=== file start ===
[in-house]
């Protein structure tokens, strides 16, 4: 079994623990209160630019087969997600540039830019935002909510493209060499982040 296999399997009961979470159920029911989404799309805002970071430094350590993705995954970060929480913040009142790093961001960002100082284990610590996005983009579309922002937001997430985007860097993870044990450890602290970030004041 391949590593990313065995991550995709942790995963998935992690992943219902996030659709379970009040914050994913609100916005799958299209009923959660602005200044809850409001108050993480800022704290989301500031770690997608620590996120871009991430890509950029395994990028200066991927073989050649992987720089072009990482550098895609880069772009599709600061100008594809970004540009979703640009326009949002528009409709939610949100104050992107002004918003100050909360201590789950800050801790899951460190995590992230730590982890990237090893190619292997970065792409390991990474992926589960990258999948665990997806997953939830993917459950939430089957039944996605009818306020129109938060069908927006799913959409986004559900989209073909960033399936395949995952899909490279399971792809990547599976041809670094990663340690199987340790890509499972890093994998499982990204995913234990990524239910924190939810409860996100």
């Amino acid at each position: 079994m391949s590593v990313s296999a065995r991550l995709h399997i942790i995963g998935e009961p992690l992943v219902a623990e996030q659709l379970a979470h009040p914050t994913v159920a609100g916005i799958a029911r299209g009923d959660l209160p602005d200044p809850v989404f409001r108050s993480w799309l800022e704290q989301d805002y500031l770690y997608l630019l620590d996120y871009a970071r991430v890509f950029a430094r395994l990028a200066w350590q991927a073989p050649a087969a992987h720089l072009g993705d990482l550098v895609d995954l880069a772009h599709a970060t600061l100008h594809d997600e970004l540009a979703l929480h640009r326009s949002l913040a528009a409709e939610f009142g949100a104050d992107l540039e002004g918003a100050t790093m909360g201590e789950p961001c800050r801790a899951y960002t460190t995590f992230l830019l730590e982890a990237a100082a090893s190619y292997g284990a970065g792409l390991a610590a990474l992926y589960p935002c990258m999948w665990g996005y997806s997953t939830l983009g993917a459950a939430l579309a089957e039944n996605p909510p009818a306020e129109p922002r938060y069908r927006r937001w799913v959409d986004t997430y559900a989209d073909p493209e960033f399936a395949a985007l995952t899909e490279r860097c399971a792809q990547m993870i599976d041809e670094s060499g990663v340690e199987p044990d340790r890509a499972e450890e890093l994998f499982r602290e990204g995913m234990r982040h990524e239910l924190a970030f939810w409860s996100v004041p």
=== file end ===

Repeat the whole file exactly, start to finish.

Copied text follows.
[in-house]
């Protein structure tokens, strides 16, 4: 079994623990209160630019087969997600540039830019935002909510493209060499982040 296999399997009961979470159920029911989404799309805002970071430094350590993705995954970060929480913040009142790093961001960002100082284990610590996005983009579309922002937001997430985007860097993870044990450890602290970030004041 391949590593990313065995991550995709942790995963998935992690992943219902996030659709379970009040914050994913609100916005799958299209009923959660602005200044809850409001108050993480800022704290989301500031770690997608620590996120871009991430890509950029395994990028200066991927073989050649992987720089072009990482550098895609880069772009599709600061100008594809970004540009979703640009326009949002528009409709939610949100104050992107002004918003100050909360201590789950800050801790899951460190995590992230730590982890990237090893190619292997970065792409390991990474992926589960990258999948665990997806997953939830993917459950939430089957039944996605009818306020129109938060069908927006799913959409986004559900989209073909960033399936395949995952899909490279399971792809990547599976041809670094990663340690199987340790890509499972890093994998499982990204995913234990990524239910924190939810409860996100």
């Amino acid at each position: 079994m391949s590593v990313s296999a065995r991550l995709h399997i942790i995963g998935e009961p992690l992943v219902a623990e996030q659709l379970a979470h009040p914050t994913v159920a609100g916005i799958a029911r299209g009923d959660l209160p602005d200044p809850v989404f409001r108050s993480w799309l800022e704290q989301d805002y500031l770690y997608l630019l620590d996120y871009a970071r991430v890509f950029a430094r395994l990028a200066w350590q991927a073989p050649a087969a992987h720089l072009g993705d990482l550098v895609d995954l880069a772009h599709a970060t600061l100008h594809d997600e970004l540009a979703l929480h640009r326009s949002l913040a528009a409709e939610f009142g949100a104050d992107l540039e002004g918003a100050t790093m909360g201590e789950p961001c800050r801790a899951y960002t460190t995590f992230l830019l730590e982890a990237a100082a090893s190619y292997g284990a970065g792409l390991a610590a990474l992926y589960p935002c990258m999948w665990g996005y997806s997953t939830l983009g993917a459950a939430l579309a089957e039944n996605p909510p009818a306020e129109p922002r938060y069908r927006r937001w799913v959409d986004t997430y559900a989209d073909p493209e960033f399936a395949a985007l995952t899909e490279r860097c399971a792809q990547m993870i599976d041809e670094s060499g990663v340690e199987p044990d340790r890509a499972e450890e890093l994998f499982r602290e990204g995913m234990r982040h990524e239910l924190a970030f939810w409860s996100v004041p």